A similar situation presents itself as soon as the Twins are in bed for the night. After cleaning up the daily wreckage in the living room and kitchen, making workday lunches, and taking out the overflowing garbage, it’s 8pm. My wife and I then retire to our room, where we pretend to watch TV while we both focus on homework (she’s in a Master’s program) until we lose the capacity to think coherently. Having rendered ourselves essentially useless and unproductive, the following portion of the night is when my wife and I spend quality time together and attempt to communicate without the aforementioned capacity for coherent thought, which typically makes for some fascinating conversation. Soon, it’s ni-night time for Mommy and Daddy.
I’ve tried that thing that hardcore writers claim to do–staying up after everyone else goes to sleep to finally get some writing done–but by then, my mind is a complete mush and after about five terrible sentences, I wake up with my face on my keyboard. I’ve hated to admit this my entire life, but I, as a human, do, in fact, require sleep.
. . .
This blog is a labor of love, but also sometimes a source of frustration. I’m constantly full of ideas for it, but because of my situation, only a few of them see the light of day. Like most other bloggers, I aspire to take Twinfamy further–to get more readers, to post more often, to write Twinfamy: The Book, which will no doubt be a ridiculous success resulting in Twinfamy: The TV Series or Twinfamy: The Movie, which in turn will sweep the Emmys and/or Oscars, resulting in Twinfamy: The Action Figures and Twinfamy: The Pez Dispensers. There’s this constant, nagging feeling that if I could just find more time, I could do it…I could really do it.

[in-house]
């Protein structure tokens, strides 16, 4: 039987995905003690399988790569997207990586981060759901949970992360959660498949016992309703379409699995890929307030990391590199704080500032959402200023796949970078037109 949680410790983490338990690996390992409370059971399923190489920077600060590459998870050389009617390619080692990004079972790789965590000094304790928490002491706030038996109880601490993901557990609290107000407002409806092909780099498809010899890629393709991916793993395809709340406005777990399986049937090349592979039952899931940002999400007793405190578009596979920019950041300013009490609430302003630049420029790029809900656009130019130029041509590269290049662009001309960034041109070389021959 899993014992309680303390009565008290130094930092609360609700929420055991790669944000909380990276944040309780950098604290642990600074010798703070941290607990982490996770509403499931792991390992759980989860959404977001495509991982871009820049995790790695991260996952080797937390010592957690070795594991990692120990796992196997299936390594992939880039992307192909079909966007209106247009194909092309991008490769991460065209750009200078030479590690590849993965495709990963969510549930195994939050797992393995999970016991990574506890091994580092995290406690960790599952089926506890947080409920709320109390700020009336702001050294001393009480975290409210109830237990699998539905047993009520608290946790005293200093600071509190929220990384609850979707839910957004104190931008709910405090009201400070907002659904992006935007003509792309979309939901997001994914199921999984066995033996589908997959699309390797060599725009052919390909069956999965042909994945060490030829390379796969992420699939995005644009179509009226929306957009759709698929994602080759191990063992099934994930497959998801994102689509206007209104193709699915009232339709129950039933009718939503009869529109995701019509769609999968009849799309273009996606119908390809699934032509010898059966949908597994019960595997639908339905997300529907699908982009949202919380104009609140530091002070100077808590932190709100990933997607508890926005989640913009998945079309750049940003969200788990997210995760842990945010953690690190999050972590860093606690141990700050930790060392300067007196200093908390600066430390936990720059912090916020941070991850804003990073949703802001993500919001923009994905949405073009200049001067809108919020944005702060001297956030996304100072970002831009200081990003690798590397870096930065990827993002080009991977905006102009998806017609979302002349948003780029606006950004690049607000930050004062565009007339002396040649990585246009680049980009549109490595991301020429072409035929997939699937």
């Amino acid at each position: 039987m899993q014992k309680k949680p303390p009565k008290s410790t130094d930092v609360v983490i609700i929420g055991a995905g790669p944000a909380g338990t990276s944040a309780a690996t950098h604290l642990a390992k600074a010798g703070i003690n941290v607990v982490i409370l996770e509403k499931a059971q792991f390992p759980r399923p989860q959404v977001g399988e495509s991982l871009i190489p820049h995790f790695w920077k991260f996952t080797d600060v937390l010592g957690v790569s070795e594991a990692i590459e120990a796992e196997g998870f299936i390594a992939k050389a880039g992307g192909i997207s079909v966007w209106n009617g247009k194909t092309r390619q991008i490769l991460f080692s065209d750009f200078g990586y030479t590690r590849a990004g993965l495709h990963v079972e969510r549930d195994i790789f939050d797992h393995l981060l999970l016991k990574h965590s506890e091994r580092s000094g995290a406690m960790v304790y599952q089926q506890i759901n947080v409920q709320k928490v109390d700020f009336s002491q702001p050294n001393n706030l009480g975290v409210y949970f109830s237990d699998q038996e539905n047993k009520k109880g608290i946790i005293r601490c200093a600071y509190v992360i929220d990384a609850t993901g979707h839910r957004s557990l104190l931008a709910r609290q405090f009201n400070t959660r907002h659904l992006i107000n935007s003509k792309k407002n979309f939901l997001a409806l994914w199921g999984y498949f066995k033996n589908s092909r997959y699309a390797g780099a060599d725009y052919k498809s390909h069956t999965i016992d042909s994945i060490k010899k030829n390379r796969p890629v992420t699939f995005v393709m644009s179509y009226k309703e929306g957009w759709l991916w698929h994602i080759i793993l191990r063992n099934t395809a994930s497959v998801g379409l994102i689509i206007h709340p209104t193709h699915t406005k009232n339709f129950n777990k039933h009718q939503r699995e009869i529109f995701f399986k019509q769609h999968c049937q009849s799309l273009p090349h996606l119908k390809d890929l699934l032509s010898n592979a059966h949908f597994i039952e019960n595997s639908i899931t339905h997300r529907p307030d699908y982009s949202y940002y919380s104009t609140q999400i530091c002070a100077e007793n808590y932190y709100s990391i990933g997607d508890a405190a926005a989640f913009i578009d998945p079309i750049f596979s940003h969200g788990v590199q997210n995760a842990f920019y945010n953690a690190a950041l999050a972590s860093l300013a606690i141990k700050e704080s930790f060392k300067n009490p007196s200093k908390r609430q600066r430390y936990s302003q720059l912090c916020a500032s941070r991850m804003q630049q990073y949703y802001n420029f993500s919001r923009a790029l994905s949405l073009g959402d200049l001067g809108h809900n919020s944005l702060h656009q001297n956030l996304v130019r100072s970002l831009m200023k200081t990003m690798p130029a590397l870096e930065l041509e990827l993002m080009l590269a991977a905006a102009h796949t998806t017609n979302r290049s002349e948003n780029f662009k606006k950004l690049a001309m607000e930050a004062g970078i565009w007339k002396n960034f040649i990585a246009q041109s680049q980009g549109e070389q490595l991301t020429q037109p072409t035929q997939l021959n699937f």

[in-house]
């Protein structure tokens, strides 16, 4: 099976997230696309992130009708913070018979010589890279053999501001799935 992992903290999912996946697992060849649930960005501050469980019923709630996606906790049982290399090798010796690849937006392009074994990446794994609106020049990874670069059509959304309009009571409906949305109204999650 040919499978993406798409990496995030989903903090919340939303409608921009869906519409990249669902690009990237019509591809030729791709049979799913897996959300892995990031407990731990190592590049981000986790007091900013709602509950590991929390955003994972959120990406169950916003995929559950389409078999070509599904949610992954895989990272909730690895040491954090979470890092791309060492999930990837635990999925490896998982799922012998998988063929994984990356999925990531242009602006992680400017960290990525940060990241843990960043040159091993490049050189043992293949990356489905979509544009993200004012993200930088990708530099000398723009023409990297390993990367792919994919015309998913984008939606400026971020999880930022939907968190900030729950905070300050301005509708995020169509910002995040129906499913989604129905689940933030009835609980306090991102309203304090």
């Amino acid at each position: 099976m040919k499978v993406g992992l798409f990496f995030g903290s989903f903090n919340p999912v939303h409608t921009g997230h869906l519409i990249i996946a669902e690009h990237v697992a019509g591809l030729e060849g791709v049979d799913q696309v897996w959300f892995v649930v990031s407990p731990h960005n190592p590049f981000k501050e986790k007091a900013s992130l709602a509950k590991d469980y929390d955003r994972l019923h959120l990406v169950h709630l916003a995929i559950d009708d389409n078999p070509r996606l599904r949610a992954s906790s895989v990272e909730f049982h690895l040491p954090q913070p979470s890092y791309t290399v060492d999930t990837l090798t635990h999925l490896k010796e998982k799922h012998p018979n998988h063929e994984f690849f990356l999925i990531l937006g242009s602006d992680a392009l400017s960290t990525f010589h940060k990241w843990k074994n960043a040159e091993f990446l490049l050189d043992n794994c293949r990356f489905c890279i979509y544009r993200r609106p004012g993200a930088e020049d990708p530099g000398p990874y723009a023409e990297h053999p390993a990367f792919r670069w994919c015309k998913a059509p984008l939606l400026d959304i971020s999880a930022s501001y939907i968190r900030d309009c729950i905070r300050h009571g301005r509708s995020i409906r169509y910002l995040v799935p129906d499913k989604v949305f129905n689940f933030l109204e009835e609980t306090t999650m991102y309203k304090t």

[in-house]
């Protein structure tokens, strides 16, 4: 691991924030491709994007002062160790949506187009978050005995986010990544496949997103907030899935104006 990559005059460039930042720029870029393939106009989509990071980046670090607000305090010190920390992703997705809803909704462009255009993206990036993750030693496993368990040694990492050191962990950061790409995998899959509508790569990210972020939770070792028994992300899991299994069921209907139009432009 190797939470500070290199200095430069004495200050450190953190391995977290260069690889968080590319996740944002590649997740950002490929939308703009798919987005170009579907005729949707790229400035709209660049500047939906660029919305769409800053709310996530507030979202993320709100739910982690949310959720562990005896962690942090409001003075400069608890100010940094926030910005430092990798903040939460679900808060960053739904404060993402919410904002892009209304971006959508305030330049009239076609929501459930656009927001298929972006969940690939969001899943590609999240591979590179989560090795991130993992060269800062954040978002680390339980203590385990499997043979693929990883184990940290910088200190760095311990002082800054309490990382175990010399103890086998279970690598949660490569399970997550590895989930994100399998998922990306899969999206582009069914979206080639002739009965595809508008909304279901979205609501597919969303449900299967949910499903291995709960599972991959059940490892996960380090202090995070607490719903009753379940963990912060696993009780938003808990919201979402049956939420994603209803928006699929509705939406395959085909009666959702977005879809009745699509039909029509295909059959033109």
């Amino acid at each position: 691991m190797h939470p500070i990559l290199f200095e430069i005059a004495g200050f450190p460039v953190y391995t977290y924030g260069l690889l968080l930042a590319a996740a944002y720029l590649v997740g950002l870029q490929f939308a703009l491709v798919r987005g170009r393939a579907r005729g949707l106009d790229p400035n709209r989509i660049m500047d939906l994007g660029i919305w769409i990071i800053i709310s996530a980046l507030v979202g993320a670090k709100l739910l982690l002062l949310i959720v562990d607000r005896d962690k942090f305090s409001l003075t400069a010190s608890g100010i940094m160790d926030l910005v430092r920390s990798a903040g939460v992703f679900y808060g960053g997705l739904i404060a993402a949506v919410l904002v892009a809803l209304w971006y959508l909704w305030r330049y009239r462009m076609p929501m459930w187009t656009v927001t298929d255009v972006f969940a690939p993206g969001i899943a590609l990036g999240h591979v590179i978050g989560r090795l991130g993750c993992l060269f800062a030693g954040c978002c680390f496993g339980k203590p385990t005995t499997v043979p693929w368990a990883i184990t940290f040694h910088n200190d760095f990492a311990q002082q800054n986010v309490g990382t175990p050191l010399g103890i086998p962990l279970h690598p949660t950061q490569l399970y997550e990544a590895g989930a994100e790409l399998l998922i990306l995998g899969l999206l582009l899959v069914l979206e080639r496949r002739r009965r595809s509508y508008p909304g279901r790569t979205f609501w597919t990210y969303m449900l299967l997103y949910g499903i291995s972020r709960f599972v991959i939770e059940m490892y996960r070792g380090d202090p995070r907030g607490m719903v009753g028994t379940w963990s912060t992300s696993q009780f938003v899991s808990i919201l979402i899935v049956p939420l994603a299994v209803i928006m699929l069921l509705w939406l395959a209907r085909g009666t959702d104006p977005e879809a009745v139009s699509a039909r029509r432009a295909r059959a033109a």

But I have to tell that nagging feeling to shut the hell up and take a number. I’m sure I could use my time more efficiently (couldn’t we all?) and write more regularly, but the reality is that my life isn’t all about me. It hasn’t been for quite some time. In fact, if I were to strip away the responsibilities that limit my writing time, I’d actually be left with nothing all that interesting to write about.
This three-ring-circus-like, dead-sprint balancing act that is my life is what inspires and colors these words I occasionally find time to string together, and although from time to time I feel overwhelmed and wonder if I can pull it all off, I always come back to the deep belief that my family is worth it.
I walked into this with two goals: providing quality care for my kids and advancing myself professionally, thus providing a better financial future for my family. It’s an added bonus that I happen to thoroughly enjoy both twin-herding and my area of study, and while many people are “working for the weekend,” I’m pretty psyched to be wherever I’m supposed to be each day, whether it’s on campus or inside a blanket fort. So if my only real complaint is that I don’t have time to write about a life I enjoy, I guess I’m doing all right after all.
Anyway, I’m hoping to find a regular writing time that actually works for me, so we’ll see how that goes. Whatever happens, know that I just enjoy this too much to stay away for very long. Thanks to all of you who keep coming back to read despite my irregularity. I’ll do my best not to disappoint.
That is, unless something more important comes up.